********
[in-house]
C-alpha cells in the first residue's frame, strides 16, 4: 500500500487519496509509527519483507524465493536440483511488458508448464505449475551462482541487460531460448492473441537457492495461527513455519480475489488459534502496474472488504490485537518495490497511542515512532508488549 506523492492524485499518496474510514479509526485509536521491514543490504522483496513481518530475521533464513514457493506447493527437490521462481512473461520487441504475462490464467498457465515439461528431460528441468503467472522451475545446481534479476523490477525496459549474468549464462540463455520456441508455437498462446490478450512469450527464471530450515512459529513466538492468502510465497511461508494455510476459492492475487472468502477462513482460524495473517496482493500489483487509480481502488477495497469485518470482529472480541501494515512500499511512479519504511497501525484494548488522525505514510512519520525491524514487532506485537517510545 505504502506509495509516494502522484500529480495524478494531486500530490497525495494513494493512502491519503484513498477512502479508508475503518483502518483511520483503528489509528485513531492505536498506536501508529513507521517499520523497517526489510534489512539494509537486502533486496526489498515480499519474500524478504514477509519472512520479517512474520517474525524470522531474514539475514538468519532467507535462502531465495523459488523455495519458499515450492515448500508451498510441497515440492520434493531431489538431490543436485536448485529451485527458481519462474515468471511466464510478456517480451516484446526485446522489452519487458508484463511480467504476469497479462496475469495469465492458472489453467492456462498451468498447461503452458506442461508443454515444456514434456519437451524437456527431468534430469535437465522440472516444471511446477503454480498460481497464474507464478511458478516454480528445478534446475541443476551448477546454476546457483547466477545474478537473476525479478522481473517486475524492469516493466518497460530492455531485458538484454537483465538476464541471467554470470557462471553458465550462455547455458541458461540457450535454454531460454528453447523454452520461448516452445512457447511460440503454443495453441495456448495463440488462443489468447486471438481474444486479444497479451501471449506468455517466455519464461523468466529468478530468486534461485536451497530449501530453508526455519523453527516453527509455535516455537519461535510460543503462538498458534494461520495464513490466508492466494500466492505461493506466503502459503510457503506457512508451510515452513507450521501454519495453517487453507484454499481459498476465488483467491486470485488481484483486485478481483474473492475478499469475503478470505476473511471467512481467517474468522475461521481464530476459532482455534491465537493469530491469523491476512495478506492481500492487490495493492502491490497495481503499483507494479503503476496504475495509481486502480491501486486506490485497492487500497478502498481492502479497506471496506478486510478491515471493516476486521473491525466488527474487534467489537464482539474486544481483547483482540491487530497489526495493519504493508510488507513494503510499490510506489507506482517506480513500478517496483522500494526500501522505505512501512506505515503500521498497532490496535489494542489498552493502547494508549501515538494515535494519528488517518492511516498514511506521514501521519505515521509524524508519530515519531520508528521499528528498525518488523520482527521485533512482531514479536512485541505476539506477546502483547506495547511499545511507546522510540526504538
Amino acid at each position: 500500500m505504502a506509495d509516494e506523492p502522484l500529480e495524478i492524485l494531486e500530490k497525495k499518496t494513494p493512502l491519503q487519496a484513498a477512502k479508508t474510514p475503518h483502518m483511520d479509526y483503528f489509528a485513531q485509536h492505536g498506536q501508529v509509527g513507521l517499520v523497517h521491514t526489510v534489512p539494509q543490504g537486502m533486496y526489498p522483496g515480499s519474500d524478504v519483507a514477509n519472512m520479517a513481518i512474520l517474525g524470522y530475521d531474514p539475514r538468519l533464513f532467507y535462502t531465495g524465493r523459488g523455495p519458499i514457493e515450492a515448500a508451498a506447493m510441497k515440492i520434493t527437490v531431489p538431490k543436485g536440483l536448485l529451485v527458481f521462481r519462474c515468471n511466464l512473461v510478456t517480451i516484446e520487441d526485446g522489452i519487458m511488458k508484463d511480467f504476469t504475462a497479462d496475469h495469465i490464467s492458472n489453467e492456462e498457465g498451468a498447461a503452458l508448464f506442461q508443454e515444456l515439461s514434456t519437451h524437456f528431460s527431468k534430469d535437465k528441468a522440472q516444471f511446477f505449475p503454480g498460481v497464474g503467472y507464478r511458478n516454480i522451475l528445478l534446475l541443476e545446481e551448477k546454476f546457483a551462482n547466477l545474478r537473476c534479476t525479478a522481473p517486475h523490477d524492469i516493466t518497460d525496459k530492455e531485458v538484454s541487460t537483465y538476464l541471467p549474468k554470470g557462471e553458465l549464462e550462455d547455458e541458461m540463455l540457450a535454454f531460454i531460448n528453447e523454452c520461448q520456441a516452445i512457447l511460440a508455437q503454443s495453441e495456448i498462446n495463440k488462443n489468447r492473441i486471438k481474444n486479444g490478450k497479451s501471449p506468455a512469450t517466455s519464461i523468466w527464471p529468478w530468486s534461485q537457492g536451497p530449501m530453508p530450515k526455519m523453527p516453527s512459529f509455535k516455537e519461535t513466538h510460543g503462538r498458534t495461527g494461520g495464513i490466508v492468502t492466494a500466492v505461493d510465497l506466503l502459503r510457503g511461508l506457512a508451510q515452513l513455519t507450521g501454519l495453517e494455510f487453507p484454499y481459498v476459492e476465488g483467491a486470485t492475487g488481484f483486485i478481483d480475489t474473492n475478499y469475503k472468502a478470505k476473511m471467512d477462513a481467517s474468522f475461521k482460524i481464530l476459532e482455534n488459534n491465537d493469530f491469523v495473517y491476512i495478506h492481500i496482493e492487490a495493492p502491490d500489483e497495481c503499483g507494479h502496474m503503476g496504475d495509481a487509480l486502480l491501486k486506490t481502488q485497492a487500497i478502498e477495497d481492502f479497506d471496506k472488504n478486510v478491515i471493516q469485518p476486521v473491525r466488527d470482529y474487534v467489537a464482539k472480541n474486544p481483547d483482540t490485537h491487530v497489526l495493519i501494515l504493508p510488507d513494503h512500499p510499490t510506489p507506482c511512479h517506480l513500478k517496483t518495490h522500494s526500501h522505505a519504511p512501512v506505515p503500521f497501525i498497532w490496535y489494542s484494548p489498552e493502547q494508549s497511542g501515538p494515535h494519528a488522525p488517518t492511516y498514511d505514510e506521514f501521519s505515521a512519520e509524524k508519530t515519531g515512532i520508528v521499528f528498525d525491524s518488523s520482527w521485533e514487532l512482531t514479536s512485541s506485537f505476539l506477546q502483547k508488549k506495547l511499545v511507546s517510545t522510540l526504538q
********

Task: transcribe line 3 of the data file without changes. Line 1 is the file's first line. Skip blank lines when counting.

Amino acid at each position: 500500500m505504502a506509495d509516494e506523492p502522484l500529480e495524478i492524485l494531486e500530490k497525495k499518496t494513494p493512502l491519503q487519496a484513498a477512502k479508508t474510514p475503518h483502518m483511520d479509526y483503528f489509528a485513531q485509536h492505536g498506536q501508529v509509527g513507521l517499520v523497517h521491514t526489510v534489512p539494509q543490504g537486502m533486496y526489498p522483496g515480499s519474500d524478504v519483507a514477509n519472512m520479517a513481518i512474520l517474525g524470522y530475521d531474514p539475514r538468519l533464513f532467507y535462502t531465495g524465493r523459488g523455495p519458499i514457493e515450492a515448500a508451498a506447493m510441497k515440492i520434493t527437490v531431489p538431490k543436485g536440483l536448485l529451485v527458481f521462481r519462474c515468471n511466464l512473461v510478456t517480451i516484446e520487441d526485446g522489452i519487458m511488458k508484463d511480467f504476469t504475462a497479462d496475469h495469465i490464467s492458472n489453467e492456462e498457465g498451468a498447461a503452458l508448464f506442461q508443454e515444456l515439461s514434456t519437451h524437456f528431460s527431468k534430469d535437465k528441468a522440472q516444471f511446477f505449475p503454480g498460481v497464474g503467472y507464478r511458478n516454480i522451475l528445478l534446475l541443476e545446481e551448477k546454476f546457483a551462482n547466477l545474478r537473476c534479476t525479478a522481473p517486475h523490477d524492469i516493466t518497460d525496459k530492455e531485458v538484454s541487460t537483465y538476464l541471467p549474468k554470470g557462471e553458465l549464462e550462455d547455458e541458461m540463455l540457450a535454454f531460454i531460448n528453447e523454452c520461448q520456441a516452445i512457447l511460440a508455437q503454443s495453441e495456448i498462446n495463440k488462443n489468447r492473441i486471438k481474444n486479444g490478450k497479451s501471449p506468455a512469450t517466455s519464461i523468466w527464471p529468478w530468486s534461485q537457492g536451497p530449501m530453508p530450515k526455519m523453527p516453527s512459529f509455535k516455537e519461535t513466538h510460543g503462538r498458534t495461527g494461520g495464513i490466508v492468502t492466494a500466492v505461493d510465497l506466503l502459503r510457503g511461508l506457512a508451510q515452513l513455519t507450521g501454519l495453517e494455510f487453507p484454499y481459498v476459492e476465488g483467491a486470485t492475487g488481484f483486485i478481483d480475489t474473492n475478499y469475503k472468502a478470505k476473511m471467512d477462513a481467517s474468522f475461521k482460524i481464530l476459532e482455534n488459534n491465537d493469530f491469523v495473517y491476512i495478506h492481500i496482493e492487490a495493492p502491490d500489483e497495481c503499483g507494479h502496474m503503476g496504475d495509481a487509480l486502480l491501486k486506490t481502488q485497492a487500497i478502498e477495497d481492502f479497506d471496506k472488504n478486510v478491515i471493516q469485518p476486521v473491525r466488527d470482529y474487534v467489537a464482539k472480541n474486544p481483547d483482540t490485537h491487530v497489526l495493519i501494515l504493508p510488507d513494503h512500499p510499490t510506489p507506482c511512479h517506480l513500478k517496483t518495490h522500494s526500501h522505505a519504511p512501512v506505515p503500521f497501525i498497532w490496535y489494542s484494548p489498552e493502547q494508549s497511542g501515538p494515535h494519528a488522525p488517518t492511516y498514511d505514510e506521514f501521519s505515521a512519520e509524524k508519530t515519531g515512532i520508528v521499528f528498525d525491524s518488523s520482527w521485533e514487532l512482531t514479536s512485541s506485537f505476539l506477546q502483547k508488549k506495547l511499545v511507546s517510545t522510540l526504538q